[I am thinking more about other points you've made, but it seemed worth writing a short reply on that point.]
This is extremely basic RL theory.
I note that this doesn't feel like a problem to me, mostly because of reasons related to Explainers Shoot High. Aim Low!. Even among ML experts, many of them haven't touched much RL, because they're focused on another field. Why expect them to know basic RL theory, or to have connected that to all the other things that they know?
More broadly, I don't understand what people are talking about when they speak of the "likelihood" of mesa optimization.
I don't think I have a fully crisp view of this, but here's my frame on it so far:
One view is that we design algorithms to do things, and those algorithms have properties that we can reason about. Another is that we design loss functions, and then search through random options for things that perform well on those loss functions. In the second view, often which options we search through doesn't matter very much, because there's something like the "optimal solution" that all things we actually find will be trying to approximate in one way or another.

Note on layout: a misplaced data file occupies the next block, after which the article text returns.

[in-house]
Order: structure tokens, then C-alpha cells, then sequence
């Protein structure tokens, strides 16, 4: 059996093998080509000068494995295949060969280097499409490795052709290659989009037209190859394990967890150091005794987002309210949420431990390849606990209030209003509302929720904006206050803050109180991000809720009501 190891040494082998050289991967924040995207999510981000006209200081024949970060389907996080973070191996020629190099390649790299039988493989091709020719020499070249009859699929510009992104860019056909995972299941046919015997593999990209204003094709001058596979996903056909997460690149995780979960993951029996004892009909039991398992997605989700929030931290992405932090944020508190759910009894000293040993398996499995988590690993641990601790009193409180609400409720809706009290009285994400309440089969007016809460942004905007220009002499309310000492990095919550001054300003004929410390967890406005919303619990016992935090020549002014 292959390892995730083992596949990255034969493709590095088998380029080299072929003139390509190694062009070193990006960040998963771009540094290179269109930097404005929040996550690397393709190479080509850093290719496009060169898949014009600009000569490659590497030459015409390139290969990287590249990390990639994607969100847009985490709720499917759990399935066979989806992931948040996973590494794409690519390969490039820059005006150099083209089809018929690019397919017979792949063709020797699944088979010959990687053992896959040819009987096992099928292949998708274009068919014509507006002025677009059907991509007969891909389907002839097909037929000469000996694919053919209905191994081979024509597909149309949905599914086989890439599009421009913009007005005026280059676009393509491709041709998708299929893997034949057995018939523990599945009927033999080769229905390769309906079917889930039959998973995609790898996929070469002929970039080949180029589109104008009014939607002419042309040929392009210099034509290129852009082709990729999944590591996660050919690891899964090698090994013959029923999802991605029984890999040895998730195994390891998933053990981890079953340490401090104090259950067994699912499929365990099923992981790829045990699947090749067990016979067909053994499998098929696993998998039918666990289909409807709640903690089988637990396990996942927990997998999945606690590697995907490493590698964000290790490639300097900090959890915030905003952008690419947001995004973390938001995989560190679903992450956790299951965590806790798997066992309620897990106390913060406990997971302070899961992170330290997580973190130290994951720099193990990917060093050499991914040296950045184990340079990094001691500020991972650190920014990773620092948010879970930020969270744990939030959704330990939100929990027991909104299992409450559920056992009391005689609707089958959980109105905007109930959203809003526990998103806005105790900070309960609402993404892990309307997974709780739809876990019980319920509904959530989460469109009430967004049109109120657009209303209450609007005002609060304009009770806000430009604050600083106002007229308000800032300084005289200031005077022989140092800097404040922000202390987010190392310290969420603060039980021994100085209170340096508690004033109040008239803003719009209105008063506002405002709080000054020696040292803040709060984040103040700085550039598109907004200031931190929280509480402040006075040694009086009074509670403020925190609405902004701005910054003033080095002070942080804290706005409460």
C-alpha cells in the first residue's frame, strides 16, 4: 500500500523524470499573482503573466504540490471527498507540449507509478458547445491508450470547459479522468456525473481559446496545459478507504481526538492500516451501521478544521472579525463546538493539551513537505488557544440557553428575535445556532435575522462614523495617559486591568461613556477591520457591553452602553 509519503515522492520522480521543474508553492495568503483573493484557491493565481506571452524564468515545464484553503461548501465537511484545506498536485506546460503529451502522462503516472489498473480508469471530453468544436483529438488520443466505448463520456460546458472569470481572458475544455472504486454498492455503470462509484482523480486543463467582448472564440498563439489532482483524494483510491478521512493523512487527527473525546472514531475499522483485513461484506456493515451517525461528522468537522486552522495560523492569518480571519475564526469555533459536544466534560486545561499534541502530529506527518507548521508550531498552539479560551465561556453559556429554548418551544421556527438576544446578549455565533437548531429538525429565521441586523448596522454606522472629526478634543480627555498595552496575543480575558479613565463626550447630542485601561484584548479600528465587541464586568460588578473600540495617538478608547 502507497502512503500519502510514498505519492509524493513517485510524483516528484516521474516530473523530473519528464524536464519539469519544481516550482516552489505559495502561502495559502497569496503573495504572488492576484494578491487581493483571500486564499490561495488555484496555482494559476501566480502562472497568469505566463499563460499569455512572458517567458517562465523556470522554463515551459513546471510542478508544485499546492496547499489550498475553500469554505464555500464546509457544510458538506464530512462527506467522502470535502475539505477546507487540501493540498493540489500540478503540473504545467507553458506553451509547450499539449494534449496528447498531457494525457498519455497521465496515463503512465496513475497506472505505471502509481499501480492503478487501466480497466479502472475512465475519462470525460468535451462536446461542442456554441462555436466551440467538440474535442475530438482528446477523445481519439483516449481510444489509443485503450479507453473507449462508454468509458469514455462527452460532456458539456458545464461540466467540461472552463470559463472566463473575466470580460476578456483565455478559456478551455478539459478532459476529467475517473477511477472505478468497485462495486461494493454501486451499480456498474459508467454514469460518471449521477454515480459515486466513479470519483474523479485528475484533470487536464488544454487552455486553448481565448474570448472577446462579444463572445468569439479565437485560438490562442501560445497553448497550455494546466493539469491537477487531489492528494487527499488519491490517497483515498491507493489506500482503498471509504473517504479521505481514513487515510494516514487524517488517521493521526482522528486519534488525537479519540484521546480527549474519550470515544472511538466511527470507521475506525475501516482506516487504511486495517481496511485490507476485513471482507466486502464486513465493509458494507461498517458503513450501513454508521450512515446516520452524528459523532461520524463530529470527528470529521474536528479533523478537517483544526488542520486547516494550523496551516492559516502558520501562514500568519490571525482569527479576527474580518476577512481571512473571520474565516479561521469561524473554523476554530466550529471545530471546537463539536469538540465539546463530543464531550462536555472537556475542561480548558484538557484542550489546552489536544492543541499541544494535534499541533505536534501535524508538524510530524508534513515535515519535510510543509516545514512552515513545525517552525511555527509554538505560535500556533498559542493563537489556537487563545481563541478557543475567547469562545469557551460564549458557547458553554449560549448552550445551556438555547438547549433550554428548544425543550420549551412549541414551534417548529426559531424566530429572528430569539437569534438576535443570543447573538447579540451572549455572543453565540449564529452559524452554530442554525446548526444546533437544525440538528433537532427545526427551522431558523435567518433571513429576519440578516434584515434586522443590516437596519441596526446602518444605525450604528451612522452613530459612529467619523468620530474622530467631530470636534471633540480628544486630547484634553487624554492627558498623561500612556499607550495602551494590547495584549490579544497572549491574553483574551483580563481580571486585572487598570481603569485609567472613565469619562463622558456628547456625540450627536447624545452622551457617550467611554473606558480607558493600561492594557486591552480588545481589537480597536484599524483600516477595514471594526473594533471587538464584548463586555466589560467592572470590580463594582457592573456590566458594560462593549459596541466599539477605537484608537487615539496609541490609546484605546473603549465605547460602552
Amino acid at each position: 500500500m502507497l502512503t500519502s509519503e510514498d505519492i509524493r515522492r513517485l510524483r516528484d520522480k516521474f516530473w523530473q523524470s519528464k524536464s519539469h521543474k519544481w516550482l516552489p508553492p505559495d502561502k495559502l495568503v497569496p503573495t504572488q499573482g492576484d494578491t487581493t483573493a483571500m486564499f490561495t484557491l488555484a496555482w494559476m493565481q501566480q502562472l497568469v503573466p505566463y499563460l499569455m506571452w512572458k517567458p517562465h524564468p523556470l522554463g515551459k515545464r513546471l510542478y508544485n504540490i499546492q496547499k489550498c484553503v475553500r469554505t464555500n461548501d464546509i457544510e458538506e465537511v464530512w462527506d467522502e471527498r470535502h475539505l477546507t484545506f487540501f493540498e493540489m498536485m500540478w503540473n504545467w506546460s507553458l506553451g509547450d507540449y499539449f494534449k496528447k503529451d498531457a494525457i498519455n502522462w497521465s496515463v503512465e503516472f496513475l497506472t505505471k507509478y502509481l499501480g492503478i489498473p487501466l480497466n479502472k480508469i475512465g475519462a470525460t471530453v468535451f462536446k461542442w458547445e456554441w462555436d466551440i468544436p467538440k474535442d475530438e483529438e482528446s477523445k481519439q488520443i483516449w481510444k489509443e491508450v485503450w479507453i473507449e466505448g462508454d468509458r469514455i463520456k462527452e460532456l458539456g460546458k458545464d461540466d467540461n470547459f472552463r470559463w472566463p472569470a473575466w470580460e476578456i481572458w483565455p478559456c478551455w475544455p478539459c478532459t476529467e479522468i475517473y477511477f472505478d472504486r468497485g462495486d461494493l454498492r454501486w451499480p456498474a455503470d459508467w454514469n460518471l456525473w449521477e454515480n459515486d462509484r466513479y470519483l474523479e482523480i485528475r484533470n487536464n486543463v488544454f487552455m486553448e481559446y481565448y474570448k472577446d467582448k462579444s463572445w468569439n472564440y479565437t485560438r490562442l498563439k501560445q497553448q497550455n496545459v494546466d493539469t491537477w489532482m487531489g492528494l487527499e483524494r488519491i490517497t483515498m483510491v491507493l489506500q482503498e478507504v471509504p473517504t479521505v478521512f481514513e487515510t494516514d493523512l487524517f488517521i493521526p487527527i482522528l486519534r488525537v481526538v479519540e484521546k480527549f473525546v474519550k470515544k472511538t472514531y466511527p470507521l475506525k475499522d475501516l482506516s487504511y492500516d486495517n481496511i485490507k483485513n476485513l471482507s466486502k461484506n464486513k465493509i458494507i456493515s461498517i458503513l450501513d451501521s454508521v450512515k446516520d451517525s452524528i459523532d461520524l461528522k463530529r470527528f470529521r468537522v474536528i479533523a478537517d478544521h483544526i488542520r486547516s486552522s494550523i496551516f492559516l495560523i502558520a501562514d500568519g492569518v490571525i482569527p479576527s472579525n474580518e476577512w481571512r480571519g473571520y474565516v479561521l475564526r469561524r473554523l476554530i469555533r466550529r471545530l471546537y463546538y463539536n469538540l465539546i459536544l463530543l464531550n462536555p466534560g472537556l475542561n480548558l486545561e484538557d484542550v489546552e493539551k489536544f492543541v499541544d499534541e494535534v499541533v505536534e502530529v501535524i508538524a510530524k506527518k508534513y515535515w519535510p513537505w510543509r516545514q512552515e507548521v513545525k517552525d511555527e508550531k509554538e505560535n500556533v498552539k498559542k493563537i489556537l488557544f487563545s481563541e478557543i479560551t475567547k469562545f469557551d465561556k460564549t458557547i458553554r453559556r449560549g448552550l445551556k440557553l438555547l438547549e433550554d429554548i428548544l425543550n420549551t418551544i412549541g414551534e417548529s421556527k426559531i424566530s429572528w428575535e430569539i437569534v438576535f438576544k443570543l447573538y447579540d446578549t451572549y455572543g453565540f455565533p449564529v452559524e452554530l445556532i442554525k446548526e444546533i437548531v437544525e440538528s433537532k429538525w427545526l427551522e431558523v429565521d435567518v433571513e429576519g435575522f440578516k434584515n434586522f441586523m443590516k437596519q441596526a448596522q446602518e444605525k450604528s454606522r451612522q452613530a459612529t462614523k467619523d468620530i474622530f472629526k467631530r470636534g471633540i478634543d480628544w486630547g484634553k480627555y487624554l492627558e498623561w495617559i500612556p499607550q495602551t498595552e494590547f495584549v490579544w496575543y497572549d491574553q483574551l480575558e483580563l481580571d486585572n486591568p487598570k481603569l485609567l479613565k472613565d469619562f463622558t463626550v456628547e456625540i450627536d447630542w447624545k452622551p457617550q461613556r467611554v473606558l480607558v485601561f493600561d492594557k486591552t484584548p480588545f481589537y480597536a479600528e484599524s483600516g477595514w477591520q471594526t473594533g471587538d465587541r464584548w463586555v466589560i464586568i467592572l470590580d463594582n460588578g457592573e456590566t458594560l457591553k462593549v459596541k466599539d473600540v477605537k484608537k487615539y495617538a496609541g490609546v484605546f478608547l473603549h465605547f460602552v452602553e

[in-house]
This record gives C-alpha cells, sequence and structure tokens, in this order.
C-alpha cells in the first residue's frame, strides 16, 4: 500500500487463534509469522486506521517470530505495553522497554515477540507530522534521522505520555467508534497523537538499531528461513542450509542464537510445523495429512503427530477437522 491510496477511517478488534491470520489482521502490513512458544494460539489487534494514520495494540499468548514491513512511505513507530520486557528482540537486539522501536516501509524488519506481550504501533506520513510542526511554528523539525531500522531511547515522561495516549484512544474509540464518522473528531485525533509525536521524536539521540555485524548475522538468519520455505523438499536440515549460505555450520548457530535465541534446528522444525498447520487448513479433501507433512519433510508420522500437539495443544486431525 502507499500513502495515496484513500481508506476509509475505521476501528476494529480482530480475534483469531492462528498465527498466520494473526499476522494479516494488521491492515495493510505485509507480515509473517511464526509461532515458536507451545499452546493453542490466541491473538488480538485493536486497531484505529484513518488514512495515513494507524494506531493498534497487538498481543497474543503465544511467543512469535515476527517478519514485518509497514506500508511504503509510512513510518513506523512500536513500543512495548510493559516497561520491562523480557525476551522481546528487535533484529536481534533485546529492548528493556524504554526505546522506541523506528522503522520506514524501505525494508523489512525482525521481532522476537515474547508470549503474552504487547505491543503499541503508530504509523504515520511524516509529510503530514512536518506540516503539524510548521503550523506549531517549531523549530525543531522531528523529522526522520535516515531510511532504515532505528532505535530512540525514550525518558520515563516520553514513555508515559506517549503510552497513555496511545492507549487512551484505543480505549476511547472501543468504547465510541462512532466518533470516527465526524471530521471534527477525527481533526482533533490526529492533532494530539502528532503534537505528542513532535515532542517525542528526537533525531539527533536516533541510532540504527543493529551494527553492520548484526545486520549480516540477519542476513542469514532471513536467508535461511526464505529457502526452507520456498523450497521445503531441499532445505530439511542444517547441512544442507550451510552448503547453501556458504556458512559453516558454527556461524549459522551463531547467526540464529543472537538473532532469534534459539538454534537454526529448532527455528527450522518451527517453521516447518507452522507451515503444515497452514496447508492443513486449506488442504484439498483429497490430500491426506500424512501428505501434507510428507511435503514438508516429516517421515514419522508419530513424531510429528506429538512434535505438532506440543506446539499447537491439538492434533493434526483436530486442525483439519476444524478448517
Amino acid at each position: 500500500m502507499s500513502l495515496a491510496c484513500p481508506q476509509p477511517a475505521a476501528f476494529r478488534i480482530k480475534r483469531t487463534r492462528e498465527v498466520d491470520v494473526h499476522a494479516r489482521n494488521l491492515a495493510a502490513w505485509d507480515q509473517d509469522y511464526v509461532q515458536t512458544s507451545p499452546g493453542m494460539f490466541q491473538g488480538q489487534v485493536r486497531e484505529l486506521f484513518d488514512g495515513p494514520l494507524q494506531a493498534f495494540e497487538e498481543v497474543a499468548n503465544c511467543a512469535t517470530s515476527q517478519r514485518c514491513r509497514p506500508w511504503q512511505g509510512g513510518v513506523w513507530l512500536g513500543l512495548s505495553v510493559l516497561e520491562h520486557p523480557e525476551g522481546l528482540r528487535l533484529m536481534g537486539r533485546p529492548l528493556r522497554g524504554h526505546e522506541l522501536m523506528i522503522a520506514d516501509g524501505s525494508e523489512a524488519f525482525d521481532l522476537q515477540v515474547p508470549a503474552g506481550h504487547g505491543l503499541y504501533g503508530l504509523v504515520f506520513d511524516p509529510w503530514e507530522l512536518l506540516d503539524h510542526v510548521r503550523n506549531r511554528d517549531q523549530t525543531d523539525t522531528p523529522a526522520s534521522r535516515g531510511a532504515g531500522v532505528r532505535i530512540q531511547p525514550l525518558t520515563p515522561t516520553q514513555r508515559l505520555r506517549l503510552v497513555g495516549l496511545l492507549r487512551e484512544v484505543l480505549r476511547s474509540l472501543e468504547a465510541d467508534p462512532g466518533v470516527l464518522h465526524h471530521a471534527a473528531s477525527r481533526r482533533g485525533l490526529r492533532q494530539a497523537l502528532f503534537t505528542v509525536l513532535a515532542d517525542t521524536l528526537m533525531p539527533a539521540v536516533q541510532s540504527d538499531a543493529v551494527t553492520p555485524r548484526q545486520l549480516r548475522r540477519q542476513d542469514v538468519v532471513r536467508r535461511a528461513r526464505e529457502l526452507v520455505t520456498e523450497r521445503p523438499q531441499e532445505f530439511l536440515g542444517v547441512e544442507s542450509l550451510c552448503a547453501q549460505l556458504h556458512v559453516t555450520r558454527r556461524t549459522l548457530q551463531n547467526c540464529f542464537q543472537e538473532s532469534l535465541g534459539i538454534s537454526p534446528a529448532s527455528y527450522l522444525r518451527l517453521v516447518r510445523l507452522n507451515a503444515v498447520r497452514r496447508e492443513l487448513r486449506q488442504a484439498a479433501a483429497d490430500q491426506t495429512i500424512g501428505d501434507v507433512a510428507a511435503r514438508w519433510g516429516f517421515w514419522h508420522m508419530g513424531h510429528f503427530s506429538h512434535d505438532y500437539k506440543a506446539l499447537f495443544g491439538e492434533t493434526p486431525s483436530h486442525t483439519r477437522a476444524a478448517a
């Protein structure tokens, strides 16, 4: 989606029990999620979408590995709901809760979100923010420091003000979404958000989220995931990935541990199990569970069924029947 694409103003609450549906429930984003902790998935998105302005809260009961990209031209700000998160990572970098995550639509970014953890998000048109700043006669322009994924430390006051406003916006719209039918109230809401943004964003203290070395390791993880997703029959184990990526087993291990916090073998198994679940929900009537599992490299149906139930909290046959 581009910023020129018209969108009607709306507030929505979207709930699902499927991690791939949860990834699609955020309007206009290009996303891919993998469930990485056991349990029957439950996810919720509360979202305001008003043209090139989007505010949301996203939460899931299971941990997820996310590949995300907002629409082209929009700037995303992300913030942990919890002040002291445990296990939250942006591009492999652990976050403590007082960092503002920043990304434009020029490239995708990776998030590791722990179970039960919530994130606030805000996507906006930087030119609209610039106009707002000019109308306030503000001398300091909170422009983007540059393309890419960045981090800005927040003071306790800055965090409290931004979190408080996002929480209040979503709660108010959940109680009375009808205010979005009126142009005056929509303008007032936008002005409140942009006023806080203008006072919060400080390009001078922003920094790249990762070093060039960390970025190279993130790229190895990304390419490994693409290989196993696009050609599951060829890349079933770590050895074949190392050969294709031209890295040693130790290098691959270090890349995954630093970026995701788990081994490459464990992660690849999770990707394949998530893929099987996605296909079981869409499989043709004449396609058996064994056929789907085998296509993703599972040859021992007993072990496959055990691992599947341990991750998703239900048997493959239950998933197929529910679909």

Mesa-optimization is something like, "when we search through the options, will we find something that itself searches through a different set of options?". Some of those searches are probably benign--the bandit algorithm updating its internal value function in response to evidence, for example--and some of those searches are probably malign (or, at least, dangerous). In particular, we might think we have restrictions on the behavior of the base-level optimizer that turn out to not apply to any subprocesses it manages to generate, and so those properties don't actually hold overall.